At the same time First Nations and natural resources are at the forefront of many minds, the Federation of Sovereign Indigenous Nations (FSIN) is looking to warn international resource business away from Saskatchewan.
The province has been making a hard push toward more trade, and has been opening international offices, going on trade missions, and trying entice international investment, often with an eye toward the province’s natural resources.
The FSIN has been fighting over land and resource rights and treaty rights for years, and said that during these trade trips the province has been misleading foreign industry leaders about who really owns the resources in Saskatchewan. Investors, the federation said, shouldn’t come to the province to extract natural resources.
“I think (potential investors) should be concerned and that their investments are unstable when you’re looking at the instability and the unrest in this region when it comes to land and minerals,” explained FSIN Vice-Chief Heather Bear.
Bear said the spirit and intent of the treaties was to share the land up to the depth of a plow, about six inches, and that First Nations didn’t give up their rights to the land below that, which is where the vast majority of natural resources are found.
First Nations have been absolutely excluded from the table on resource issues, said Bear, and she called it greedy.
“When you look at these critical minerals, they exist in our ancestral lands, our traditional territories, on our First Nations, and I think it’s disrespectful and it’s dishonourable, quite simply put,” said Bear.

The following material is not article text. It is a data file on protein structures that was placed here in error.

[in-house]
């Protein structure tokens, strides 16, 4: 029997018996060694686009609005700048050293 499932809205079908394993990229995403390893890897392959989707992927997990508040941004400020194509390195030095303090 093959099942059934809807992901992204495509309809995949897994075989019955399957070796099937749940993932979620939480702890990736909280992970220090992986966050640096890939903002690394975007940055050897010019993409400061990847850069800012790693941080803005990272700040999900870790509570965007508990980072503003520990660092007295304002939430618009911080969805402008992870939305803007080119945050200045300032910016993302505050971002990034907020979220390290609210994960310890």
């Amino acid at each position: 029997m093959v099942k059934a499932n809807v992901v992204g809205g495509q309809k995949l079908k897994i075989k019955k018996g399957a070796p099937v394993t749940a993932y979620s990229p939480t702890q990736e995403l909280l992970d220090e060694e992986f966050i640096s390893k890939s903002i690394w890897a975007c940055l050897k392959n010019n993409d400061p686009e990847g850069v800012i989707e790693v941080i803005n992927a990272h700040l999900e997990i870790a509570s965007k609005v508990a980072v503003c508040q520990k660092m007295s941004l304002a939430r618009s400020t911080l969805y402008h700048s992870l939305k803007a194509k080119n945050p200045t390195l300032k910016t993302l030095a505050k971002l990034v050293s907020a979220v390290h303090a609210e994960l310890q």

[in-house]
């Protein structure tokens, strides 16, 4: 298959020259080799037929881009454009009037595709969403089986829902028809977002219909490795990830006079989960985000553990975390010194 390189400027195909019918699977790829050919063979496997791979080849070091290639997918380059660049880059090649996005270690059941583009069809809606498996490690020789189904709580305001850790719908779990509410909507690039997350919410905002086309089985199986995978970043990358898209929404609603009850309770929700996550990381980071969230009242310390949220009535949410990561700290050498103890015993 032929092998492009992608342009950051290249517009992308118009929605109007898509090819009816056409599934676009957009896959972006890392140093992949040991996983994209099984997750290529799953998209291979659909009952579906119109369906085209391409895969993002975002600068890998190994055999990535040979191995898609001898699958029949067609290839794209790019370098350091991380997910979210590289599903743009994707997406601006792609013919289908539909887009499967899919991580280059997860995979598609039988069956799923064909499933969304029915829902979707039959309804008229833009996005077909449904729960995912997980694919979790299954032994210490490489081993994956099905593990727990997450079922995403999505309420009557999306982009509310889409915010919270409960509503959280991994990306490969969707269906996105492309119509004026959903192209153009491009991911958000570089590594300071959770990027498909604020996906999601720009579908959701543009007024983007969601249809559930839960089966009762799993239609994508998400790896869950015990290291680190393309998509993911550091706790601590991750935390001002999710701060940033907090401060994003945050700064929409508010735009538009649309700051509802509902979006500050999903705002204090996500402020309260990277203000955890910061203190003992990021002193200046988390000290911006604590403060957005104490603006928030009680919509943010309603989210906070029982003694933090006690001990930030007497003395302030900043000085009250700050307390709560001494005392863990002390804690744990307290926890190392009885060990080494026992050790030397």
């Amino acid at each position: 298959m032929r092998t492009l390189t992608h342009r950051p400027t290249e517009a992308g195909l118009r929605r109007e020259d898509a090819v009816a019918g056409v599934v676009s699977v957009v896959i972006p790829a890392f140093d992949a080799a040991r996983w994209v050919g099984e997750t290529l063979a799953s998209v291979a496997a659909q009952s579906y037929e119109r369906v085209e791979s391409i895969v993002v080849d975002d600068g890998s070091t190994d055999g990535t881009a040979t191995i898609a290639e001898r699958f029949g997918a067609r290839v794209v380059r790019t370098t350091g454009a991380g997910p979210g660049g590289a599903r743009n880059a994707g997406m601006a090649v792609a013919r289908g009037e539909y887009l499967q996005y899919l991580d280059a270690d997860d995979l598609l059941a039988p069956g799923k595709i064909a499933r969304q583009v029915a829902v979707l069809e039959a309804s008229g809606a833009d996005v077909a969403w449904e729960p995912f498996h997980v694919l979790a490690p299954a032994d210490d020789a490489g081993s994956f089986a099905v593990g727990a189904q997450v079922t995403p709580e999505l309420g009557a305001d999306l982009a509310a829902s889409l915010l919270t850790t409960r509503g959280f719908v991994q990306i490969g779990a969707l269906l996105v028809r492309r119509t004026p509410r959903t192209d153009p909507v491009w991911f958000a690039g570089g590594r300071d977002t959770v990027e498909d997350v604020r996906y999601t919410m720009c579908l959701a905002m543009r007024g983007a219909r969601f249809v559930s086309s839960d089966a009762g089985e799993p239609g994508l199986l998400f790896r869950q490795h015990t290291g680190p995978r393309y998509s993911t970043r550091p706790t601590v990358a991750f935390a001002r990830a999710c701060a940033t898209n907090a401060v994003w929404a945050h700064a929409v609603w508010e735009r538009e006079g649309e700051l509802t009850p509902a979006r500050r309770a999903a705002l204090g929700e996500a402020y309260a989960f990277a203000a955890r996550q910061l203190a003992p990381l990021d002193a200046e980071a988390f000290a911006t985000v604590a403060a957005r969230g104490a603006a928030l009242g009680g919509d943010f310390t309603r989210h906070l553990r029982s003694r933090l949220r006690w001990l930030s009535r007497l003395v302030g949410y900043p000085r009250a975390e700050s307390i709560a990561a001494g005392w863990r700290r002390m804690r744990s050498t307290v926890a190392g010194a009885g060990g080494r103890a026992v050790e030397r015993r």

Bear said the FSIN wants true inclusion and resource revenue sharing.
“It’s not about taking everything; it’s about upholding our treaties when we said we would agree to share,” she explained.
Bear said she’s also frustrated over the selling off of Crown lands, which she said were set aside for traditional uses and provide for the growth of First Nations populations.
“This isn’t what we agreed on. You’re selling off Crown land left and right. You’re throwing up legislation and clearly and simply those are all infringements on our treaty rights to hunt, fish and gather, and they’re putting those rights at stake,” said Bear.
In a news release, FSIN Chief Bobby Cameron said the federation won’t accept companies coming into their backyard to extract the riches from the ground without including First Nations – adding that First Nations’ inherent and treaty rights are enshrined in international law.
The federation said it’s “mobilizing” to make foreign interests aware that getting Saskatchewan’s resources isn’t as simple as the provincial government seems to claim, though it declined to elaborate on what mobilization was underway when asked.